IL-17A, IL-17F, and IL-22 are the key components of Th17 cytokines, produced by Th17 lymphocytes, and many innate immune cells, such as neutrophils, eosinophils, basophils, mast cells, γδT-cells, type 3 innate lymphoid cells (ILC3), natural killer (NK) cells.5,33 In the lung, IL-17A binds to its receptor, IL17RA-IL-17RC, expressed on many kinds of cells such as epithelial and vascular endothelial cells, fibroblasts, neutrophils, macrophages, dendritic cells (DCs), and eosinophils, and induces the production of pro-inflammatory cytokines (eg, IL-6 and TNF-α) and chemokines (eg, CXCL8, CXCL1, CXCL5, G-CSF, and GM-CSF), promoting the granulopoiesis and recruitment of macrophages and neutrophils.33,34 Moreover, both of IL-17A and IL-22 participate in the induction of antimicrobial peptides (such as defensins) in a synergistic way.5 Sharing high homology with IL-17A, IL-17F has similar function but is less active.35 IL-22 binds to its receptor, IL-22R1-IL-10R2, expressed on cells with epithelial origin, and is signalled primarily through STAT3 pathway.36 In airway, IL-22 helps to maintain and restore the integrity of epithelial barrier, and stimulates the production of protective mucus from goblet cells.36 IL-22 also induces the expression of proteins involved in anti-apoptosis, cell cycle and proliferation, thus contributing to epithelial cell proliferation and survival.36 IL-21, secreted primarily by Th17 cells and IL-23, secreted primarily by DCs, sustain and promote the production of Th17 cytokines.34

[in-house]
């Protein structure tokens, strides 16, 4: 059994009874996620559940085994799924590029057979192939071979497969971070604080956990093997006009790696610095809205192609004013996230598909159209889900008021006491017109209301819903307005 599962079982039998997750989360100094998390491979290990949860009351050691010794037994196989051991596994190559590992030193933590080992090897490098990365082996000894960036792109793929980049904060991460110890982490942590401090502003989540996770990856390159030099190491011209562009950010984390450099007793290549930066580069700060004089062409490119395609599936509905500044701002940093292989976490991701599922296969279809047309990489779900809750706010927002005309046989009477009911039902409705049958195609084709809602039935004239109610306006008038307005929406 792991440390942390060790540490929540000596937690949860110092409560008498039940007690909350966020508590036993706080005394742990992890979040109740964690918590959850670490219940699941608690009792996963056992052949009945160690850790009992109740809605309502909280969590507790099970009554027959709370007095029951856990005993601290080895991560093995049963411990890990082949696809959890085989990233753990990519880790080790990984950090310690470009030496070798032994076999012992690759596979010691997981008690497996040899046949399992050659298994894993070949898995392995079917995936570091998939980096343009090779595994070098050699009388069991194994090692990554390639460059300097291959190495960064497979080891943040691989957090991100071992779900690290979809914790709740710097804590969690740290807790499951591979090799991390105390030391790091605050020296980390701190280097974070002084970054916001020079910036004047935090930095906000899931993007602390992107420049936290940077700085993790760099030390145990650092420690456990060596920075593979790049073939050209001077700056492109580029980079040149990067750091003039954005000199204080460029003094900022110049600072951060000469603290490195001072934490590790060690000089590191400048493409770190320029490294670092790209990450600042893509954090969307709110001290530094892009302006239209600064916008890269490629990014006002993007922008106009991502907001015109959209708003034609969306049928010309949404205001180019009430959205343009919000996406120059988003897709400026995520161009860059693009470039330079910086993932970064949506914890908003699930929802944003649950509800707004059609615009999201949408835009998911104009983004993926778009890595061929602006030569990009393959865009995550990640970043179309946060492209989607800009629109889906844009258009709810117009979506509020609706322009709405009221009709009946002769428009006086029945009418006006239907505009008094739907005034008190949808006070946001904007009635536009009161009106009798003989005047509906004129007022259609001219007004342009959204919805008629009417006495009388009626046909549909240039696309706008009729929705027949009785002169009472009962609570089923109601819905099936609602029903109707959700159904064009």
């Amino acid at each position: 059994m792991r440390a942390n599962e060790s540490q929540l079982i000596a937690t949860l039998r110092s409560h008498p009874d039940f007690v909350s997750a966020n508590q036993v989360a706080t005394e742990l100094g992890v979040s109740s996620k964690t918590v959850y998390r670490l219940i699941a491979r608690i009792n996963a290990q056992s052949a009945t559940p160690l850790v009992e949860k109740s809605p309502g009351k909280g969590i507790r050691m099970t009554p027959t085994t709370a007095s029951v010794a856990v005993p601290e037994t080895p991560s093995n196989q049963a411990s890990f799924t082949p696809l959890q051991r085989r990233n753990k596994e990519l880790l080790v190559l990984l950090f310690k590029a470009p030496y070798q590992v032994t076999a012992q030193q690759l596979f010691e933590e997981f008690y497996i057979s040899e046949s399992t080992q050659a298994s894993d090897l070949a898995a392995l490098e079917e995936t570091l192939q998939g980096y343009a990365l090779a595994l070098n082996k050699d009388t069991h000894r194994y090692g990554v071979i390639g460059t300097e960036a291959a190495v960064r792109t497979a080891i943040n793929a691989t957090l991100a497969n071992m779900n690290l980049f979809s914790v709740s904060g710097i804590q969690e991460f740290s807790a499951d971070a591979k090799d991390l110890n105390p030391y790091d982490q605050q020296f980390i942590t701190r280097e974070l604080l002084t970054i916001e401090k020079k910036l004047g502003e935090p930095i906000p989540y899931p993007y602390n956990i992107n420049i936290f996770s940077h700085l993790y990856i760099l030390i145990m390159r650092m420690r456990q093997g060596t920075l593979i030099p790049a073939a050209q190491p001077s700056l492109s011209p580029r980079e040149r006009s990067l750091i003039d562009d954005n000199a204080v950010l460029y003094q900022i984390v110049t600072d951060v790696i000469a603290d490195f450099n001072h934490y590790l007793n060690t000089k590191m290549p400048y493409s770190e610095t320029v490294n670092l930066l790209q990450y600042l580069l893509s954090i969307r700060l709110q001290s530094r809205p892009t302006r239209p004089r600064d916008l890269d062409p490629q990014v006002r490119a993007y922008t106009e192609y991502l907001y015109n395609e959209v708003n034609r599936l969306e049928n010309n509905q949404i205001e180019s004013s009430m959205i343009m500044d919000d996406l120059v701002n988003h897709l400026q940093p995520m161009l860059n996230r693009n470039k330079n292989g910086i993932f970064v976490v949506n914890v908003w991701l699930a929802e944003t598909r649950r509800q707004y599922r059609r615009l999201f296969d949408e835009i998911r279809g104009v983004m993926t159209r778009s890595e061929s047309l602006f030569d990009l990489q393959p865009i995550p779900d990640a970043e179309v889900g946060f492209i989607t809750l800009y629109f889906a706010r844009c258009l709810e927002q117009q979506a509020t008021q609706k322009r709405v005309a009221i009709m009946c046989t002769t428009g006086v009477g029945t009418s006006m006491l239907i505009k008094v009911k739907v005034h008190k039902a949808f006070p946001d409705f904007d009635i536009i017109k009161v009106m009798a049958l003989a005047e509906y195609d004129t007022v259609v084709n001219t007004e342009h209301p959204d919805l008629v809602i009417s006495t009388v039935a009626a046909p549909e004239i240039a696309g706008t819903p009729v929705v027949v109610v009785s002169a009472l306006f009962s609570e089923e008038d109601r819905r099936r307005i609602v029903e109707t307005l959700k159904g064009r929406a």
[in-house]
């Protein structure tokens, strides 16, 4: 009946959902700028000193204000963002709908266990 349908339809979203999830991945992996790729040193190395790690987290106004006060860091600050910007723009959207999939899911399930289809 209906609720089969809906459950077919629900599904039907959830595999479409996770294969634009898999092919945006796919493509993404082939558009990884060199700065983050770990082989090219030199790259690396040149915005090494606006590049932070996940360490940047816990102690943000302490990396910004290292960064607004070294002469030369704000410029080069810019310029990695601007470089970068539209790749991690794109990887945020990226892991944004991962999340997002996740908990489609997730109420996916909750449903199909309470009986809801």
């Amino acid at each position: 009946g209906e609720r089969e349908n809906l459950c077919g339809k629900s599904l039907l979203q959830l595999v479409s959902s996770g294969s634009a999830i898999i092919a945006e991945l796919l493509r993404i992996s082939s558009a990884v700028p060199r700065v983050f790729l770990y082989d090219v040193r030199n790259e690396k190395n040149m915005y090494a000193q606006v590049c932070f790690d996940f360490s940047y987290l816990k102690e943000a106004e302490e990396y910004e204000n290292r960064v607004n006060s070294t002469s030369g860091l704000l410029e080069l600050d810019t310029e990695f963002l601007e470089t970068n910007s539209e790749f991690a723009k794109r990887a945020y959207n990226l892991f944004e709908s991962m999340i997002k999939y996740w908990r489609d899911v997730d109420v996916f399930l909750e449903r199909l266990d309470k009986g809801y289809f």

We determined Th17 cytokine levels in COPD patients during and after exacerbation and found that IL-17A and IL-22 contents increased significantly during an exacerbation, which was consistent with results from other studies.37,38 Furthermore, we found that COPD severity was correlated with Th17 cytokine levels in sputum during exacerbation and those who cannot produce sufficient IL-17A and IL-22 suffer from a severe course, implying that Th17 cytokines play a protective role during exacerbation. This finding seems to be contradictory with previous studies, in which Th17 cytokines play a harmful role in the pathogenesis and progression of COPD, such as being involved in neutrophilic inflammation in the lung,38 alveolar cell apoptosis,39 airway fibrosis,40 emphysema development41 and pulmonary function decline.9,11,37 Most exacerbations of COPD are caused by infection. Nontypeable Haemophilus influenzae (NTHi) and Streptococcus pneumonia (S. pneumonia) are the most common bacteria associated with COPD exacerbation.42 It has been confirmed in animal models and human immune cells that Th17 cells and cytokines are activated and participate in host defense and clearance of pathogens during infection with NTHi and S. pneumonia.4346 Therefore, our results suggest that Th17 cytokine levels increase during exacerbation and participate in the host defense against pathogens, and patients with low levels of Th17 cytokines have a prolonged course and increased severity of disease conditions.